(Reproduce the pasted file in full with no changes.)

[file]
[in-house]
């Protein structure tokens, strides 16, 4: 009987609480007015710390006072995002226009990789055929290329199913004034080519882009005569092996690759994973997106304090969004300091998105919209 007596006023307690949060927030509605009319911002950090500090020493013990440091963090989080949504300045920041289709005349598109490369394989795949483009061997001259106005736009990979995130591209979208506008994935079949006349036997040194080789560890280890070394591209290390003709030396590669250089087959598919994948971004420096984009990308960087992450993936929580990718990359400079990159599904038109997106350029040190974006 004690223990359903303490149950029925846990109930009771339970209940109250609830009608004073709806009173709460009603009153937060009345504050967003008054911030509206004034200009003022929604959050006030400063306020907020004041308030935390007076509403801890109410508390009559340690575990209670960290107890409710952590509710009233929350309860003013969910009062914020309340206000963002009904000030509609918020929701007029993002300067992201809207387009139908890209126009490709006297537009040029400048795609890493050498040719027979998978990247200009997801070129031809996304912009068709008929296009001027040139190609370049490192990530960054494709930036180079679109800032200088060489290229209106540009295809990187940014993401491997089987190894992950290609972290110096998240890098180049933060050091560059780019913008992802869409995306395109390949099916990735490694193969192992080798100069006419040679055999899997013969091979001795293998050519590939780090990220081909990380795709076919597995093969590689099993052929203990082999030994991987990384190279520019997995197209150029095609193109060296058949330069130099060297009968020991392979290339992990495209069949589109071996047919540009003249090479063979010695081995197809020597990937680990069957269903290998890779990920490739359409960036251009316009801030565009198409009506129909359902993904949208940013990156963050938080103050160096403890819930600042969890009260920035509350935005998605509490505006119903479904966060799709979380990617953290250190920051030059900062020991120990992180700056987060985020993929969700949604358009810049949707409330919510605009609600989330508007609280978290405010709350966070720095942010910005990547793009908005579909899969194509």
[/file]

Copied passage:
[in-house]
């Protein structure tokens, strides 16, 4: 009987609480007015710390006072995002226009990789055929290329199913004034080519882009005569092996690759994973997106304090969004300091998105919209 007596006023307690949060927030509605009319911002950090500090020493013990440091963090989080949504300045920041289709005349598109490369394989795949483009061997001259106005736009990979995130591209979208506008994935079949006349036997040194080789560890280890070394591209290390003709030396590669250089087959598919994948971004420096984009990308960087992450993936929580990718990359400079990159599904038109997106350029040190974006 004690223990359903303490149950029925846990109930009771339970209940109250609830009608004073709806009173709460009603009153937060009345504050967003008054911030509206004034200009003022929604959050006030400063306020907020004041308030935390007076509403801890109410508390009559340690575990209670960290107890409710952590509710009233929350309860003013969910009062914020309340206000963002009904000030509609918020929701007029993002300067992201809207387009139908890209126009490709006297537009040029400048795609890493050498040719027979998978990247200009997801070129031809996304912009068709008929296009001027040139190609370049490192990530960054494709930036180079679109800032200088060489290229209106540009295809990187940014993401491997089987190894992950290609972290110096998240890098180049933060050091560059780019913008992802869409995306395109390949099916990735490694193969192992080798100069006419040679055999899997013969091979001795293998050519590939780090990220081909990380795709076919597995093969590689099993052929203990082999030994991987990384190279520019997995197209150029095609193109060296058949330069130099060297009968020991392979290339992990495209069949589109071996047919540009003249090479063979010695081995197809020597990937680990069957269903290998890779990920490739359409960036251009316009801030565009198409009506129909359902993904949208940013990156963050938080103050160096403890819930600042969890009260920035509350935005998605509490505006119903479904966060799709979380990617953290250190920051030059900062020991120990992180700056987060985020993929969700949604358009810049949707409330919510605009609600989330508007609280978290405010709350966070720095942010910005990547793009908005579909899969194509």